Enzymatically oxidized phospholipids assume center stage as essential regulators of innate immunity and cell death

See allHide authors and affiliations

Science Signaling  26 Mar 2019:
Vol. 12, Issue 574, eaau2293
DOI: 10.1126/scisignal.aau2293


Lipids that are generated by enzymes in circulating blood cells through controlled oxidation of biomembranes have been discovered. These lipids, called enzymatically oxidized phospholipids (eoxPLs), are made when blood cells are activated, for example, during an injury that leads to blood clotting. Although they are needed for defense against disease, it is now believed that their formation within blood vessels can contribute to several forms of inflammation, such as in atherosclerosis, diabetes, and arthritis. In this Review with 104 references and 5 figures, we summarize the new research that led to the discovery of eoxPLs and what we know so far about the roles of these lipids in health and disease.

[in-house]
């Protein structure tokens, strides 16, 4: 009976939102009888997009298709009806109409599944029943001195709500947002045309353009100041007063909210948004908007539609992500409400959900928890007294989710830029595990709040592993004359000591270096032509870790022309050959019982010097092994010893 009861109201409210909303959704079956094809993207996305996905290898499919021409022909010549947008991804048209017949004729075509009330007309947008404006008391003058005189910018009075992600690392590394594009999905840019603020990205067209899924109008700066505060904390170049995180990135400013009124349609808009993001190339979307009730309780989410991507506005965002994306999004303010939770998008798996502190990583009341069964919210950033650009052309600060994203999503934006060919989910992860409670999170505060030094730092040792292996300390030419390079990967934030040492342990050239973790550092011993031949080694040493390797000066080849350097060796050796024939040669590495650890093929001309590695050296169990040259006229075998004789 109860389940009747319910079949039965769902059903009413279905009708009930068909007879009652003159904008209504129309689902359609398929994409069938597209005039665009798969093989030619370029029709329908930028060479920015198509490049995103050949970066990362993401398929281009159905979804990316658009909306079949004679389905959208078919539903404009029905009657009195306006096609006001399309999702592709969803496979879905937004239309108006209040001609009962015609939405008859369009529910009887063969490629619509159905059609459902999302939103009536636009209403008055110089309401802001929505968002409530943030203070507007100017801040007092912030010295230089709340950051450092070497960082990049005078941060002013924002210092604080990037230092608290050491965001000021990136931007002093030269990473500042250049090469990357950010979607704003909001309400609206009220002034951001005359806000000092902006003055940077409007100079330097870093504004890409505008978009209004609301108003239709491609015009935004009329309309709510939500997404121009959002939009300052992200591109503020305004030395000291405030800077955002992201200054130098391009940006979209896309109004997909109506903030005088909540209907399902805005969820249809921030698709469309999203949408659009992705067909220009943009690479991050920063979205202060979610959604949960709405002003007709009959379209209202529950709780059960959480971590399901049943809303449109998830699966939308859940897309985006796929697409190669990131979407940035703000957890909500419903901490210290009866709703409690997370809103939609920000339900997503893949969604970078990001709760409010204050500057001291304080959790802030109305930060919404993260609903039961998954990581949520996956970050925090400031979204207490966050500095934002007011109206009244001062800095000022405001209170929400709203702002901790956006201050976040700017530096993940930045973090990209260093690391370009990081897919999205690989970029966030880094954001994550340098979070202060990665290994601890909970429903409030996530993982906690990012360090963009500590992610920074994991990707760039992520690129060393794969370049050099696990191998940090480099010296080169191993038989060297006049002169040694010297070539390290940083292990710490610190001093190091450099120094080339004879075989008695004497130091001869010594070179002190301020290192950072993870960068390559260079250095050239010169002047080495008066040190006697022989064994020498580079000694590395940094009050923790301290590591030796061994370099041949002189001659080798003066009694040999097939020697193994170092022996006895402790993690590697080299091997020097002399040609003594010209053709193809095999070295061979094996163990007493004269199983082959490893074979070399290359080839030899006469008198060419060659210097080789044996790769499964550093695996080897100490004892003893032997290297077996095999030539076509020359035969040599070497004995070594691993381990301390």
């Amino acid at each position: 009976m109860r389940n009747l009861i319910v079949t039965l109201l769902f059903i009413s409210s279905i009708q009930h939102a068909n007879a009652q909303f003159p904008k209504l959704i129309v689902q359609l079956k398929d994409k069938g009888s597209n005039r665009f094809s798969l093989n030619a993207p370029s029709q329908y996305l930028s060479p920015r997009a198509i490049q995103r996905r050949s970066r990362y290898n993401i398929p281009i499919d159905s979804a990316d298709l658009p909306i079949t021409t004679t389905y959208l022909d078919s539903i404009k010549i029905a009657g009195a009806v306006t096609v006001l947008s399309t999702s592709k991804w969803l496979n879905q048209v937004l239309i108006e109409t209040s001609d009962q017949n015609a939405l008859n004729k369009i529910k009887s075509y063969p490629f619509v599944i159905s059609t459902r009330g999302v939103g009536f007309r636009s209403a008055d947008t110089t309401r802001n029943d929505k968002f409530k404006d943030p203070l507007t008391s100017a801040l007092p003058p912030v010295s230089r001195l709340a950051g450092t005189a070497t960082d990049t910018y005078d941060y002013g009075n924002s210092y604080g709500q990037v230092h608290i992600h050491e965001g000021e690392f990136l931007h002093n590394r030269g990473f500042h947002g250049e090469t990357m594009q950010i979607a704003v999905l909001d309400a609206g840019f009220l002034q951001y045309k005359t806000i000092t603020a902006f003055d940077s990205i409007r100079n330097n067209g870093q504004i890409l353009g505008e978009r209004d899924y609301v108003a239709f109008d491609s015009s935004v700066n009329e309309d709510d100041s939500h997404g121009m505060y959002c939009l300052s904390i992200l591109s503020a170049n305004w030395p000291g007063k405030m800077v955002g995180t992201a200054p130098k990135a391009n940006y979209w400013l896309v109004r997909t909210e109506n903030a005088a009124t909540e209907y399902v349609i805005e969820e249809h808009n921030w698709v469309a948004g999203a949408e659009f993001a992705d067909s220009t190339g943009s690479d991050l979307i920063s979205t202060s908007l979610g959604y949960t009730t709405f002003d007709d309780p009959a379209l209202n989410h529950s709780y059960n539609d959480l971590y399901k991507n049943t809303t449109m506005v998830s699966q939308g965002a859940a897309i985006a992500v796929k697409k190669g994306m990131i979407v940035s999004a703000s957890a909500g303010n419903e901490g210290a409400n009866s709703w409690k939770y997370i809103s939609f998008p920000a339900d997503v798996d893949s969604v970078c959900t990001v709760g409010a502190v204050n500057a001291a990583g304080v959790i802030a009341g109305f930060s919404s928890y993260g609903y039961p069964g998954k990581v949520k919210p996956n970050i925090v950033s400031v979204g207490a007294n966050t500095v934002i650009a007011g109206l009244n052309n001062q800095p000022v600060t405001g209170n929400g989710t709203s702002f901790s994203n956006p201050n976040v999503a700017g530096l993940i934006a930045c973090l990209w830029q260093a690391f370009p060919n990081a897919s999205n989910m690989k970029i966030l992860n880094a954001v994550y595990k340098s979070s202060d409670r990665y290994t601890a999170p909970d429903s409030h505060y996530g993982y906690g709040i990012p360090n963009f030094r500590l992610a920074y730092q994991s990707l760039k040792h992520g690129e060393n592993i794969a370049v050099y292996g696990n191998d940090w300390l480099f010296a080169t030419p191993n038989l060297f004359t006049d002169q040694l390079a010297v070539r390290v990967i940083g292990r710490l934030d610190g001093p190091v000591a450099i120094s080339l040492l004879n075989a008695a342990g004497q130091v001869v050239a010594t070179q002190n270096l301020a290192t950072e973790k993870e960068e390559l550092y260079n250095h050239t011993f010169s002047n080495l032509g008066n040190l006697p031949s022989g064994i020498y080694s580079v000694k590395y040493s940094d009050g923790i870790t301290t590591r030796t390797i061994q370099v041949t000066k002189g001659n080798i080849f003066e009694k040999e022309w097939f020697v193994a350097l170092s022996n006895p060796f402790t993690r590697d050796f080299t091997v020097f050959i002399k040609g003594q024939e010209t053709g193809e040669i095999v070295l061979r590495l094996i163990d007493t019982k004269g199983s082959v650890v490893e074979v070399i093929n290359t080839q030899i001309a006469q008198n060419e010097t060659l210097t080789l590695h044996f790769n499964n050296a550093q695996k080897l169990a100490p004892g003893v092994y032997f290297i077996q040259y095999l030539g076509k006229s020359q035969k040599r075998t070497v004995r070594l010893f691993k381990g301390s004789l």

Enzymatically oxidized phospholipids (eoxPLs) are formed through regulated processes by which eicosanoids or prostaglandins are attached to phospholipids (PLs) in immune cells. These eoxPLs comprise structurally diverse families of biomolecules with potent bioactivities, and they have important immunoregulatory roles in both health and disease. The formation of oxPLs through enzymatic pathways and their signaling capabilities are emerging concepts. This paradigm is changing our understanding of eicosanoid, prostaglandin, and PL biology in health and disease. eoxPLs have roles in cellular events such as ferroptosis, apoptosis, and blood clotting and diseases such as arthritis, diabetes, and cardiovascular disease. They are increasingly recognized as endogenous bioactive mediators and potential targets for drug development. This review will describe recent evidence that places eoxPLs and their biosynthetic pathways center stage in immunoregulation.

View Full Text

Stay Connected to Science Signaling